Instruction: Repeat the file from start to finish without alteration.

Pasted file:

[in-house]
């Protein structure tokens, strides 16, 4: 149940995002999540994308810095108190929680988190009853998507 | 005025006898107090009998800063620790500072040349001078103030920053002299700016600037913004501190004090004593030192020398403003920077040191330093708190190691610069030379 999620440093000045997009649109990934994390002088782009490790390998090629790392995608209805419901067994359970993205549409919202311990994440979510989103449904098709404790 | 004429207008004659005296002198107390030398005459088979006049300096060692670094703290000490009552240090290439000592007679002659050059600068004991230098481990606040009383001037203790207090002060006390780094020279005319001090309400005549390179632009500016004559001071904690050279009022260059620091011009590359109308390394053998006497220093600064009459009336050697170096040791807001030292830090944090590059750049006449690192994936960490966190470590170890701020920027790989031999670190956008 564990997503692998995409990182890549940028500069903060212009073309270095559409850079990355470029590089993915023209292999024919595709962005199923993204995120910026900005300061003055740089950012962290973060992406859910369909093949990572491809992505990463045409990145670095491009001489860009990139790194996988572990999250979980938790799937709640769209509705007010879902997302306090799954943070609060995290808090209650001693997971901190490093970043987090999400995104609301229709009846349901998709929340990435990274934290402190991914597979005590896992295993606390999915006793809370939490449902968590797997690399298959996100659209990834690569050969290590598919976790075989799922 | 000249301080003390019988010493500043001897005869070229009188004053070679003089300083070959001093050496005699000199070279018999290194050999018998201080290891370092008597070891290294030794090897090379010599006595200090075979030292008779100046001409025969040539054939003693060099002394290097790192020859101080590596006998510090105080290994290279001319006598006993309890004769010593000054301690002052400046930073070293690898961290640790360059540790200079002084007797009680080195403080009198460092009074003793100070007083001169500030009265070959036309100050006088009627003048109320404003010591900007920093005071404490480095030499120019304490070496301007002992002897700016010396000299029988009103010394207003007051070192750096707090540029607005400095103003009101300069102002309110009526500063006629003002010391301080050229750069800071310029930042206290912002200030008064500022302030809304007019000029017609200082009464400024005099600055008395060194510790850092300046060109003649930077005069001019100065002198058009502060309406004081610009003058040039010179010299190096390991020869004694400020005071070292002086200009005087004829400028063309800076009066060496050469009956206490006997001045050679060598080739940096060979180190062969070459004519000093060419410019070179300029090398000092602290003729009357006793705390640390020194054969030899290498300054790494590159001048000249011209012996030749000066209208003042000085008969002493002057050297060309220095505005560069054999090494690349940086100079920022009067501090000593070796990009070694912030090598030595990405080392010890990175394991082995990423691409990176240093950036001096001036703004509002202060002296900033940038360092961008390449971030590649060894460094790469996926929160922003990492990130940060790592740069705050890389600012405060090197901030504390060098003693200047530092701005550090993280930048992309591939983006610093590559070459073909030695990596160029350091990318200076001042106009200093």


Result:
[in-house]
């Protein structure tokens, strides 16, 4: 149940995002999540994308810095108190929680988190009853998507 | 005025006898107090009998800063620790500072040349001078103030920053002299700016600037913004501190004090004593030192020398403003920077040191330093708190190691610069030379 999620440093000045997009649109990934994390002088782009490790390998090629790392995608209805419901067994359970993205549409919202311990994440979510989103449904098709404790 | 004429207008004659005296002198107390030398005459088979006049300096060692670094703290000490009552240090290439000592007679002659050059600068004991230098481990606040009383001037203790207090002060006390780094020279005319001090309400005549390179632009500016004559001071904690050279009022260059620091011009590359109308390394053998006497220093600064009459009336050697170096040791807001030292830090944090590059750049006449690192994936960490966190470590170890701020920027790989031999670190956008 564990997503692998995409990182890549940028500069903060212009073309270095559409850079990355470029590089993915023209292999024919595709962005199923993204995120910026900005300061003055740089950012962290973060992406859910369909093949990572491809992505990463045409990145670095491009001489860009990139790194996988572990999250979980938790799937709640769209509705007010879902997302306090799954943070609060995290808090209650001693997971901190490093970043987090999400995104609301229709009846349901998709929340990435990274934290402190991914597979005590896992295993606390999915006793809370939490449902968590797997690399298959996100659209990834690569050969290590598919976790075989799922 | 000249301080003390019988010493500043001897005869070229009188004053070679003089300083070959001093050496005699000199070279018999290194050999018998201080290891370092008597070891290294030794090897090379010599006595200090075979030292008779100046001409025969040539054939003693060099002394290097790192020859101080590596006998510090105080290994290279001319006598006993309890004769010593000054301690002052400046930073070293690898961290640790360059540790200079002084007797009680080195403080009198460092009074003793100070007083001169500030009265070959036309100050006088009627003048109320404003010591900007920093005071404490480095030499120019304490070496301007002992002897700016010396000299029988009103010394207003007051070192750096707090540029607005400095103003009101300069102002309110009526500063006629003002010391301080050229750069800071310029930042206290912002200030008064500022302030809304007019000029017609200082009464400024005099600055008395060194510790850092300046060109003649930077005069001019100065002198058009502060309406004081610009003058040039010179010299190096390991020869004694400020005071070292002086200009005087004829400028063309800076009066060496050469009956206490006997001045050679060598080739940096060979180190062969070459004519000093060419410019070179300029090398000092602290003729009357006793705390640390020194054969030899290498300054790494590159001048000249011209012996030749000066209208003042000085008969002493002057050297060309220095505005560069054999090494690349940086100079920022009067501090000593070796990009070694912030090598030595990405080392010890990175394991082995990423691409990176240093950036001096001036703004509002202060002296900033940038360092961008390449971030590649060894460094790469996926929160922003990492990130940060790592740069705050890389600012405060090197901030504390060098003693200047530092701005550090993280930048992309591939983006610093590559070459073909030695990596160029350091990318200076001042106009200093």